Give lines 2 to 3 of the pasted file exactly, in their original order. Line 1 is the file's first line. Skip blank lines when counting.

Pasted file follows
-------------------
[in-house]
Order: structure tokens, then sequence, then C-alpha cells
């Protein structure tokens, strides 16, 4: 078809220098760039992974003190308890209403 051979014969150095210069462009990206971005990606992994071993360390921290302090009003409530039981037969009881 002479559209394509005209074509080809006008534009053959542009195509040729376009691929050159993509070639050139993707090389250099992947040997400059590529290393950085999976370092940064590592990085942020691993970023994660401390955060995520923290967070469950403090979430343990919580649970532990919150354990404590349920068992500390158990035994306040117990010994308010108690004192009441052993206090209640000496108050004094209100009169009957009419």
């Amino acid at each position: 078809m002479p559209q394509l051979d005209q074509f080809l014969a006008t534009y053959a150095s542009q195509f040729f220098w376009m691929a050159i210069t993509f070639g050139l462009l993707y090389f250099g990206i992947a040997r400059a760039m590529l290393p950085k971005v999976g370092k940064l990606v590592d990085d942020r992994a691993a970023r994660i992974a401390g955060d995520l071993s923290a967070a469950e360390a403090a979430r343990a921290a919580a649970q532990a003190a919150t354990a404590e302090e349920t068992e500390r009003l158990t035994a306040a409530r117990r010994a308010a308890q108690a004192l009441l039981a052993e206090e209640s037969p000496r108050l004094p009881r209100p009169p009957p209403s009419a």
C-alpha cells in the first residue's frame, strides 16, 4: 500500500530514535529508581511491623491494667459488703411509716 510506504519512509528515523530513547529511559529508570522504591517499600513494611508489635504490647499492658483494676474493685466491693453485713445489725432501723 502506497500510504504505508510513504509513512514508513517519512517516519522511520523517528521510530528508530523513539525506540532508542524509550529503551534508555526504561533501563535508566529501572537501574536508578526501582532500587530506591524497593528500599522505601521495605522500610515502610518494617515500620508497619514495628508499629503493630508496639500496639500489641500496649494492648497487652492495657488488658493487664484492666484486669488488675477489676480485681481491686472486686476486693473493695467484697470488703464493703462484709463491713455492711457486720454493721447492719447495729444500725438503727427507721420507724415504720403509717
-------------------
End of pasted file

Order: structure tokens, then sequence, then C-alpha cells
């Protein structure tokens, strides 16, 4: 078809220098760039992974003190308890209403 051979014969150095210069462009990206971005990606992994071993360390921290302090009003409530039981037969009881 002479559209394509005209074509080809006008534009053959542009195509040729376009691929050159993509070639050139993707090389250099992947040997400059590529290393950085999976370092940064590592990085942020691993970023994660401390955060995520923290967070469950403090979430343990919580649970532990919150354990404590349920068992500390158990035994306040117990010994308010108690004192009441052993206090209640000496108050004094209100009169009957009419």